I agree, the little things are important. However, being able to train is important as well. The belt is not an issue. It is just getting the damn ties on through the tight areas that has become a problem-especially with painful fingers and knots on the distal joints (Heberden's nodes). I use these every day (chiropractor) so I'm trying to extend my finger longevity. I also have carpal tunnel so my grip strength is not the greatest either. It's not about being lazy. I don't ask anyone to fold my hakama.
09-13-2003, 01:55 PM
Mark: Perhaps the person is also dyslexic and has difficulty with the manual dexterity to tie the belt!
09-13-2003, 02:40 PM
If anyone does have a condition that makes them choose alternate methods in the practice of budo, they certainly owe no one other than their teacher any explination for those choices in my opinion.
I have no knowledge about Mr. Doran and how he puts on his hakama.
09-13-2003, 04:05 PM
Back to topic of thread…velcro isn’t you best choice. It will easily rip off the second someone steps on your hakama (pretty much every second technique in my experience).
You need snaps. Maybe a combination of Velcro and snaps, but the final fasteners must be a snap to hold that puppy on!
Also I doubt you want the snaps in the back (even though it would be easier to hide them under the back – they’ll dig in when you do ukemi at one point) so you’ll need them in the front. That may look a little funny cause usually the straps come from the back and go around the front. Have to give it some thought.
And the question of whether people would misuse a snap-on hakama because they are lazy (as opposed to lack of manual dexterity and movement in joints), will come down to the same question posed when they invented the clip-on tie ;) I for one found the clip-on tie to be very useful when wearing one as a gas station attendant in my youth (especially when it got caught in the fan belt while checking fluids).
If it comes down to either having a nice simple snap-on hakama, or someone else tying my hakama for me every class (or coming 30 minutes early each class just to tie my hakama) – I vote for snap-on!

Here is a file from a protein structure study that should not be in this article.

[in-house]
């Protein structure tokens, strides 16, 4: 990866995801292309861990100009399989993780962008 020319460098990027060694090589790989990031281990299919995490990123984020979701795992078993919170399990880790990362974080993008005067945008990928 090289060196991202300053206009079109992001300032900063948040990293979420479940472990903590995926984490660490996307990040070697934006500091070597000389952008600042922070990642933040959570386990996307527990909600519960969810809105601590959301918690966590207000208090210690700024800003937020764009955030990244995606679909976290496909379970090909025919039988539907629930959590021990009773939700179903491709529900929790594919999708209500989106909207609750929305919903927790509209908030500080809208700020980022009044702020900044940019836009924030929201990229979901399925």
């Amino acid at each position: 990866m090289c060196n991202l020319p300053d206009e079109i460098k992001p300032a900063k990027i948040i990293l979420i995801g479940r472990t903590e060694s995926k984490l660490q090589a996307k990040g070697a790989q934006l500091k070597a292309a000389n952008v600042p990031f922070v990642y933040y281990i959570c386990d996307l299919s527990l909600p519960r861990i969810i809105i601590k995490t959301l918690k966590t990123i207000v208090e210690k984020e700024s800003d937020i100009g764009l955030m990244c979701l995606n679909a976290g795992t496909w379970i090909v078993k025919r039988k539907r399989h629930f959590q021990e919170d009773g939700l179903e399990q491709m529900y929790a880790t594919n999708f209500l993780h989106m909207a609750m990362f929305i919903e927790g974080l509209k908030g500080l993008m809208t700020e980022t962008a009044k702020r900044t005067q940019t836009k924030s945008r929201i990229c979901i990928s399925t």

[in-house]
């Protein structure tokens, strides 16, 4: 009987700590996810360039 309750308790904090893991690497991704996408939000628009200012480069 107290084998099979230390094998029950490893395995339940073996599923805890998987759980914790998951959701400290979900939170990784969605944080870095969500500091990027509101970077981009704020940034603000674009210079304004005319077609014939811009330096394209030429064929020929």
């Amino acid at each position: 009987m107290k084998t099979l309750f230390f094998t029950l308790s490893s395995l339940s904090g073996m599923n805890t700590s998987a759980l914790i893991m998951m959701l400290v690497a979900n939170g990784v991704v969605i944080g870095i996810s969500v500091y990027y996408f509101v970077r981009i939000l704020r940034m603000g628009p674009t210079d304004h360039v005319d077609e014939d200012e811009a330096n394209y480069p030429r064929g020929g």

09-13-2003, 06:27 PM
Velcro hakama are already produced and sold. Some korean kendo dojo use them. I'd think any of the korean kendo suppliers would be able to get them. They also tend to be white with black stripes down the side, but maybe they make them in blue as well.
09-16-2003, 01:33 PM
I've worn velcro on my hakima straps for many years. The last one I had made by Bujin Design out there in Boulder. Ikeda Sensei just had me measure the straps so they met correctly in front. It might not even have been more expensive, I don't remember.
Face it, if the Japanese had invented velcro, every gi would have it.
09-16-2003, 03:25 PM
I don't think anyone here has a problem with making things easier for someone with a physical or mental limitation. On the other hand, if you're capable of doing tying your belt, why shouldn't you? Where some may see this as a wonderful labor saving device, I see it as another step in "dumbing down" the world. Too hard? Don't try. Does it affect your self esteem to learn a new skill? Don't bother, just skip over it. What's wrong with expecting capable students to conform?
09-16-2003, 03:32 PM
I'm speaking of the velcro obi, not the hakama. Anyone who can make those culottes from Hell easier to wear has my blessing.